Tag » review
Introverted, respectable, intelligent, and devoutly Quaker, Hannah Gardner Price spends her days working at the local Nantucket Atheneum and her nights scanning the stars in search of a comet that she hopes will earn her a prestigious King of Denmark Prize. But in 1845, the path to scientific achievement isn’t an easy one for a single girl of 24, and Hannah soon finds herself at a crossroad when her father announces he’s remarrying and moving to Philadelphia, meaning Hannah must either marry ASAP or abandon her night-sky vigils. Read More
Deepa Mehta, the woman behind the Elements film trilogy—Fire, Earth, and Water—directs this adaptation of Salman Rushdie’s 1980 novel, an epic story that deftly combines elements of magical realism, historical fiction, Indian postcolonial literature, and deeply personal family dynamics. At midnight on August 17, 1947—the very moment of India’s independence from Great Britain—two baby boys are born to two families on opposite sides of the economic spectrum, and are swapped by a nurse wishing to make a political statement. Read More
Sean Tillmann, aka Har Mar Superstar, is a veteran musician who should be more famous than he is, given that he’s a stellar singer/songwriter with a sublime set of pipes. On Bye Bye 17, his fifth album under the Har Mar moniker, Tillmann takes a detour from 2009’s disco-infused Dark Touches and delves into full-on classic R&B, Sam Cooke-style soul, and early ’70s-era Al Green-inspired tunes. On the opener, “Lady, You Shot Me,” bombastic horns support Tillmann’s woeful tale of heartbreak. Read More
Actual pyramids are bottom-heavy, just like Brightest Darkest Day, the debut from a duo made up of vocalist Drea Smith and OK Go’s Tim Nordwind. The two concoct a range of sonic textures which sometimes captivate and other times get lost in the fray. Album closer “Nothing I Can Say” staggers under a feedback loop as dreary as a rainy day in Manchester. About half the album is bogged down in these kinds of post-punk genuflections—a pity, because Smith’s voice smoldered in the less forbidding climate of 2011’s Human Beings, the band’s poppy EP. Read More

Book Review: Honor

BY BUST Magazine in General

Honor is a novel about twin sisters—one who marries and moves to London and the other who stays behind in their Turkish village—and follows the pains they go through for love, family, and tradition, even when that tradition is honor killing. In the 1970s, Pembe and her husband Adem move to London for a better life. As they try to fit into a different culture, their loveless marriage crumbles, and Adem leaves Pembe to fend for herself and their children alone. When Pembe begins seeing a new man, it falls to her oldest son to defend the family honor. Read More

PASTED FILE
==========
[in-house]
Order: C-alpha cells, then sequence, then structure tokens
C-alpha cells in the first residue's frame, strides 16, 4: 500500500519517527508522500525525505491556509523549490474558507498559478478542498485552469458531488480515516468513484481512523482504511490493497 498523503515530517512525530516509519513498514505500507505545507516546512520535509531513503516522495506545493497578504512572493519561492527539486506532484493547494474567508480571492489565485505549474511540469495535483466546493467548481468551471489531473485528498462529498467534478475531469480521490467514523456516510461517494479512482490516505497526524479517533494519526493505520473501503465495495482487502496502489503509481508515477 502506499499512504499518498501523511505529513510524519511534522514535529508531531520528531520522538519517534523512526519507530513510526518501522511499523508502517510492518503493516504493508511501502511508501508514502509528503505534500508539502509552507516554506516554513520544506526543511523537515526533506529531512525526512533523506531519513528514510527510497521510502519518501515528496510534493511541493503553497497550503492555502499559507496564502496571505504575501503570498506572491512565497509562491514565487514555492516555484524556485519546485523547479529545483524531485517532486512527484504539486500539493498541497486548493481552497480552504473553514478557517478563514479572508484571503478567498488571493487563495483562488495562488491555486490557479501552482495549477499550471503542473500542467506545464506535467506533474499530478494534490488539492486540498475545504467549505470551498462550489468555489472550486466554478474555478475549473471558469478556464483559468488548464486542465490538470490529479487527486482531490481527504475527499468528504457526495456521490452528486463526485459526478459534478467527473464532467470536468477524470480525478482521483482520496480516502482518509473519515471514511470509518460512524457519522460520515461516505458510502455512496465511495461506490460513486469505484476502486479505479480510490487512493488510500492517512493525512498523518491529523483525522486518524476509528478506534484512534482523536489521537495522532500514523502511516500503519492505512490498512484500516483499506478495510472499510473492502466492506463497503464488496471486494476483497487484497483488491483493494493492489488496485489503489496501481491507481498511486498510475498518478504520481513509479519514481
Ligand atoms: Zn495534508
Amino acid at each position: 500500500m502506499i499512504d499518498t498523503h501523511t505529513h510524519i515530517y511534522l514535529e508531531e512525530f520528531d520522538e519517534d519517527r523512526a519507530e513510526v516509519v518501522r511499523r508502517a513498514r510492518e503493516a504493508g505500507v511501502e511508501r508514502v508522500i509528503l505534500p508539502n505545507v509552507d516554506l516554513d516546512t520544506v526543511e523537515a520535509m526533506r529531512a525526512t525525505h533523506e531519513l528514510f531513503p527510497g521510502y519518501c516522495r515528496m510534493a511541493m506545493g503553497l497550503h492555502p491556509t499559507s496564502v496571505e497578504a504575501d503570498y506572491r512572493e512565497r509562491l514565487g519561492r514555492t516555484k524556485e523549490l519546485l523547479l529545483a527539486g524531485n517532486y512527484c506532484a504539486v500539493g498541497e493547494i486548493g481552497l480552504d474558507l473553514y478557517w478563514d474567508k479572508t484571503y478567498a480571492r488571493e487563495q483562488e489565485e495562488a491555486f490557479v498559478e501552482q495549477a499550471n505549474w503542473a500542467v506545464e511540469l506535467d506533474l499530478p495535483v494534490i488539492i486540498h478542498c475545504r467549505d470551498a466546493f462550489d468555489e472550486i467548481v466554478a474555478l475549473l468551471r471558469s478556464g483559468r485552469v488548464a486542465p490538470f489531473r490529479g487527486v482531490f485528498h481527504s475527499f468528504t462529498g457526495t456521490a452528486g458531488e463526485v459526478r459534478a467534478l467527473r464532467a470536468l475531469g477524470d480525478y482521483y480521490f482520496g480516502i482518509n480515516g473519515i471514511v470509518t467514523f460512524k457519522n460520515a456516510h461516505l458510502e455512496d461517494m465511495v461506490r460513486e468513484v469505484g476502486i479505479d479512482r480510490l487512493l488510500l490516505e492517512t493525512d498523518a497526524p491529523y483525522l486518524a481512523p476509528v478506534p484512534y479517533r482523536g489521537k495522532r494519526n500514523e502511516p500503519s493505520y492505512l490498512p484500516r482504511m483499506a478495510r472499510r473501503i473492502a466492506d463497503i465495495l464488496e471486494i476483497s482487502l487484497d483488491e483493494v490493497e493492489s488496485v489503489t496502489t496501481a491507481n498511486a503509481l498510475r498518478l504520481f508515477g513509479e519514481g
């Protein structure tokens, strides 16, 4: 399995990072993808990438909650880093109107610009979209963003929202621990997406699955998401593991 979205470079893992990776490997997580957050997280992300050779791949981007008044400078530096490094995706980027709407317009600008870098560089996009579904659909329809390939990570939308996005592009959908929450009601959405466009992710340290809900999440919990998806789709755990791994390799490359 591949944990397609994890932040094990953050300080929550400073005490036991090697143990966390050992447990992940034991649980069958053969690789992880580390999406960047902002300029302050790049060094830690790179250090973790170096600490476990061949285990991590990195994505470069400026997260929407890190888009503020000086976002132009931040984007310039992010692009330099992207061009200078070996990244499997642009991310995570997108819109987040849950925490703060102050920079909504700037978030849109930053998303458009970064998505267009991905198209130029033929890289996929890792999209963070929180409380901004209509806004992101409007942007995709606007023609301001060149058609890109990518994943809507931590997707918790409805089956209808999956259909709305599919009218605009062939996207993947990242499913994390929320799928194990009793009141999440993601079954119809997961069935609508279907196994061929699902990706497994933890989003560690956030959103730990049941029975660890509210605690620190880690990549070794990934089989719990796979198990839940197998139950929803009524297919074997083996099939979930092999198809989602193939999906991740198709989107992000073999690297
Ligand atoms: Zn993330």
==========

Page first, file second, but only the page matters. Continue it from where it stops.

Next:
Fractured fairy tales have dominated this year’s box office, but most of the stories are pretty far removed from the real world. Enter The Brass Teapot, a topical spin on this formula that follows neither witch hunters nor giant slayers, but a couple of broke kids. Married protagonists Alice (Juno Temple) and John (Michael Angarano) find a shady solution to their debt in a teapot that responds to pain by filling itself with cash. It’s not long before the two use sadomasochism, body modification, and plenty of slapstick to amass themselves a fortune. Read More
     On their fourth album Indigo Meadow, the Black Angels have kept all of the echo, fuzz, and organ-wailing they’re known for, but added a tighter sound and clearer vocals. It’s obvious the band’s heroes are ahead-of-their-time legends like the 13th Floor Elevators, the Velvet Underground, and the Stooges, but the Angels don’t sound dated while renovating the psych-garage punk genre. Every song on Indigo Meadow flat out rocks, especially the title track and the lead single “Don’t Play With Guns. Read More
A veritable Jane-of-all-trades, Rayya Elias has been a musician, hair stylist, inmate, addict, and now, author. Harley Loco begins in 1967, when seven-year-old Elias and her family flee their home country, Syria, for Detroit. As she struggles with bullying by her peers, Elias gains the respect of her classmates by taking her first hit of mescaline at school. Drugs quickly become a source of power and help to soothe the internal rift created by the life she left behind. Read More
With two of Hollywood’s most consistently funny and charming actors topping the bill, a fitting subtitle for Admission could have been “Oh My God, Tina Fey and Paul Rudd: I Love Them!” Fey stars as Portia, a strait-laced admissions officer at Princeton University whose uneventful life is intruded upon by her former classmate John (Rudd), a well-meaning high school teacher. John wants to introduce Portia to his student Jeremiah (Nat Wolff), who he believes would make a great addition to Princeton. Unfortunately, Jeremiah is far from Princeton material. Read More
  Lisa Germano’s albums always remind me of a car accident—her lyrical stories contain elements that both attract and repel, like she can’t stop picking at certain wounds, even if it hurts a little. Her newest album No Elephants is rife with similar dualities. Germano’s breathless voice is simultaneously ecstatic and on the verge of a meltdown, especially when she sings lyrics like, “All is not well outside.” A multi-instrumentalist, she accompanies herself on piano on many songs, and demonstrates her skillful violin work on “Diamonds. Read More